Anthony Bourdain and Laurie Woolever, illustrated by Wesley Allsbrook
PositivePopMattersReaders are fortunate to have Woolever organizing the strategic battle to create what has become Bourdain’s final word on travel ... The simply-rendered sketches are a rich addition, setting the tone for a diverse group of locations ... As the book undoubtedly serves as an homage to Bourdain, World Travel could have benefited from additional essays penned by his dear friends and traveling companions ... celebrates both the refined and the rugged bits of the world on their own terms, appreciated by Bourdain regardless.
PositivePopMattersIn his off-kilter adventure story/cultural history In the Land of Good Living, Kent Russell says he doesn\'t want to pander to those who filter their ideas of the Sunshine State through the absurdist lens of Florida Man memes. Yet he seldom seems to be more generous in his portrayal of his fellow Floridians ... Russell\'s writing is unfailingly descriptive and engaging when portraying scenes from Florida history ... a buddy movie narrative develops that is a counterbalance to the more serious questions about social realities discovered along the way ... If Florida is indeed the land of good living, then its goodness is particular and individual. Russell\'s narrative, with film scenes and dialog spliced in, is an engaging adventure of the strangeness of both Florida and its people.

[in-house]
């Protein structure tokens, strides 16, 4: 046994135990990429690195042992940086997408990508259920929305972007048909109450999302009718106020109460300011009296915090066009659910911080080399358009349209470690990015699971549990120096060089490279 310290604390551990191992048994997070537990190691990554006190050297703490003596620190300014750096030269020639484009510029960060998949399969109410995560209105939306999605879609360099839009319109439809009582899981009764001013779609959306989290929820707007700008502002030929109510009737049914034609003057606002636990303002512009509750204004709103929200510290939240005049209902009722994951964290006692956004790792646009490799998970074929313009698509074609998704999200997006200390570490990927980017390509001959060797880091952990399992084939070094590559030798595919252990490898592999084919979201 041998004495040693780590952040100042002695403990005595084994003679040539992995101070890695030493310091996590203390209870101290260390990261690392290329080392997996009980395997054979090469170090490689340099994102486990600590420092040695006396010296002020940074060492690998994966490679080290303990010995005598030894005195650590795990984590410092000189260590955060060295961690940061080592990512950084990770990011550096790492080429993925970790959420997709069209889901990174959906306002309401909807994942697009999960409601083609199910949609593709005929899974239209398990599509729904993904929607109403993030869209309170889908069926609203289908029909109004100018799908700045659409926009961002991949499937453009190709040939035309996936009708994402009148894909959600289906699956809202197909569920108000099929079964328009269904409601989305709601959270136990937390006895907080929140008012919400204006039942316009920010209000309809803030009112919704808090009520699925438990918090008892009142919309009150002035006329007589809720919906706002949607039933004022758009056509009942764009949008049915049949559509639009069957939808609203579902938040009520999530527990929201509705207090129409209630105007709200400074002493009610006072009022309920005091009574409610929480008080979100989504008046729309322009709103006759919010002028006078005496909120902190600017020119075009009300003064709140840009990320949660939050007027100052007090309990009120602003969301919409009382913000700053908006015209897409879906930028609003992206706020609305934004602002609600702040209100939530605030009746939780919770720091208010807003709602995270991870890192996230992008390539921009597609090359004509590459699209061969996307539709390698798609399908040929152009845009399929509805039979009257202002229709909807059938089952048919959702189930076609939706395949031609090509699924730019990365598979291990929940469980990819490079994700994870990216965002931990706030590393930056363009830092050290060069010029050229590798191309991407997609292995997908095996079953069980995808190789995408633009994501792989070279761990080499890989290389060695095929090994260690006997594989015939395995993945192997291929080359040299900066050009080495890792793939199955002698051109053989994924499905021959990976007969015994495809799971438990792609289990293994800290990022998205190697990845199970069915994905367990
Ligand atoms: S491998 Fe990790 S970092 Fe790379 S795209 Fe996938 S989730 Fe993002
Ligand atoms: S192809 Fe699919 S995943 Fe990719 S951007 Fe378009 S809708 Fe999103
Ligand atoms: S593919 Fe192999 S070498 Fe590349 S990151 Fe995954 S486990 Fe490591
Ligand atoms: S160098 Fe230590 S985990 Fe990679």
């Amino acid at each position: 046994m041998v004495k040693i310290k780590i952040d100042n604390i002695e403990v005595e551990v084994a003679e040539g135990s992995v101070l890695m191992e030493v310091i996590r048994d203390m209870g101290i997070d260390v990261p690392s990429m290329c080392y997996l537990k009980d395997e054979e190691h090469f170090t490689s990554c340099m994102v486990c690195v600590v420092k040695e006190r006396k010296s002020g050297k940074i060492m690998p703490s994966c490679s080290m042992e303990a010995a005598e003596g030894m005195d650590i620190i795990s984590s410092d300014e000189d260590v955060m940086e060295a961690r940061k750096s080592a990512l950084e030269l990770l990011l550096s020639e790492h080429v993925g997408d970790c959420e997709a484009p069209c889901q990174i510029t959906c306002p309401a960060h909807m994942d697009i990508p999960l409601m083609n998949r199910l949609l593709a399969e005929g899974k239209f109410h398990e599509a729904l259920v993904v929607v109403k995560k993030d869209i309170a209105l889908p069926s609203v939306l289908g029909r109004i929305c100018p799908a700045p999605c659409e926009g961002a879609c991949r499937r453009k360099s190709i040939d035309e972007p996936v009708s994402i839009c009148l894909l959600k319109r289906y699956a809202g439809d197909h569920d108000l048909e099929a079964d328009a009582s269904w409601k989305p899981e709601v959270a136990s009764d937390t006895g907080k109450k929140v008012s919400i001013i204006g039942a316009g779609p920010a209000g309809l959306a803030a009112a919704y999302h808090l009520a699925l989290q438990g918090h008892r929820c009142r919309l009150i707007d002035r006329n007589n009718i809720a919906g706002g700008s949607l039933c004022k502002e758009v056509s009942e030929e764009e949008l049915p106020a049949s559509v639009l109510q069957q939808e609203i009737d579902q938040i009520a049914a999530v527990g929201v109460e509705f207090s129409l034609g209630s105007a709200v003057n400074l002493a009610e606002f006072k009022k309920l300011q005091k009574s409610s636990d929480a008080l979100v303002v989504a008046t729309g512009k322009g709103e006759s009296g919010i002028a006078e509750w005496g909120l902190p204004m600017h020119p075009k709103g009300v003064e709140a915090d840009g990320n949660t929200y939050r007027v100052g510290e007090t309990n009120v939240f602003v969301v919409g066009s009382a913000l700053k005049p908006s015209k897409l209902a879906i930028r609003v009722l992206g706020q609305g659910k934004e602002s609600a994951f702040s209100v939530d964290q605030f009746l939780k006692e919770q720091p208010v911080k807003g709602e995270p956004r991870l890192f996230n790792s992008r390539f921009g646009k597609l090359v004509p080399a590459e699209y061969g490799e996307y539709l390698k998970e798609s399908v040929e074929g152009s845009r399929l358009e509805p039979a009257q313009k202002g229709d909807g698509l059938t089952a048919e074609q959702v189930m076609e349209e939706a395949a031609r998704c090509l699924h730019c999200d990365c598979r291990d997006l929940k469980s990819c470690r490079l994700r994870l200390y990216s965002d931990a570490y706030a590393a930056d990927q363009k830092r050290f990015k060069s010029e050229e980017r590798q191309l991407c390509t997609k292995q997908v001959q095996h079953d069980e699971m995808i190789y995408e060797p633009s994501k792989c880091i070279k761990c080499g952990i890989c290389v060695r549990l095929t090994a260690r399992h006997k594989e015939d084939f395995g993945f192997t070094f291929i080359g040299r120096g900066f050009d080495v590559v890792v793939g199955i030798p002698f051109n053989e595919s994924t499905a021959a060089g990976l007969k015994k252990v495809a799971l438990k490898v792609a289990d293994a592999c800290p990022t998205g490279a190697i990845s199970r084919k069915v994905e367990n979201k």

RaveSpectrum CultureHalberstadt’s skill at rich description is double-edged: on one side, he clearly portrays the everyday life of the Soviet Union, of his childhood experiences there and in the United States. The visceral details that bring these places to life also make his stories of war and violence painfully vivid ... makes clear the links between family, nation and belonging that many take for granted ... The lessons shared here are far from unique to Halberstadt’s individual circumstances, allowing his experiences to resonate broadly across cultures, nations and identities.
RavePop Matters... alluring, descriptive prose. That Babitz\'s work is not more widely read is surprising ... She channels the glamour and enthusiasm of an online influencer, with a slight hint of disaffection that an influencer would blather about on their second channel. Babitz doesn\'t seem to have a second channel, or a backstage, except for maybe a faux backstage where she admits to things like feeling she could lose a bit of weight. But then she does, she claims, by eating only fruit and endlessly complaining to friends about it over the phone, only to emerge into the alluring LA scene, ten days later and 12 pounds lighter ... Babitz is more than a child of the \'60s. She is also \'50s glamour and \'70s glam, reflecting on the decades with her sharp eye on cultural trends and transformations. A writer\'s legacy, for good or bad, is that what they have written holds a particular moment in time. In this way, Eve Babitz is always charming. This collection does not preserve her work as a thing of the past but rather invites her influence to contemporary readers and writers alike.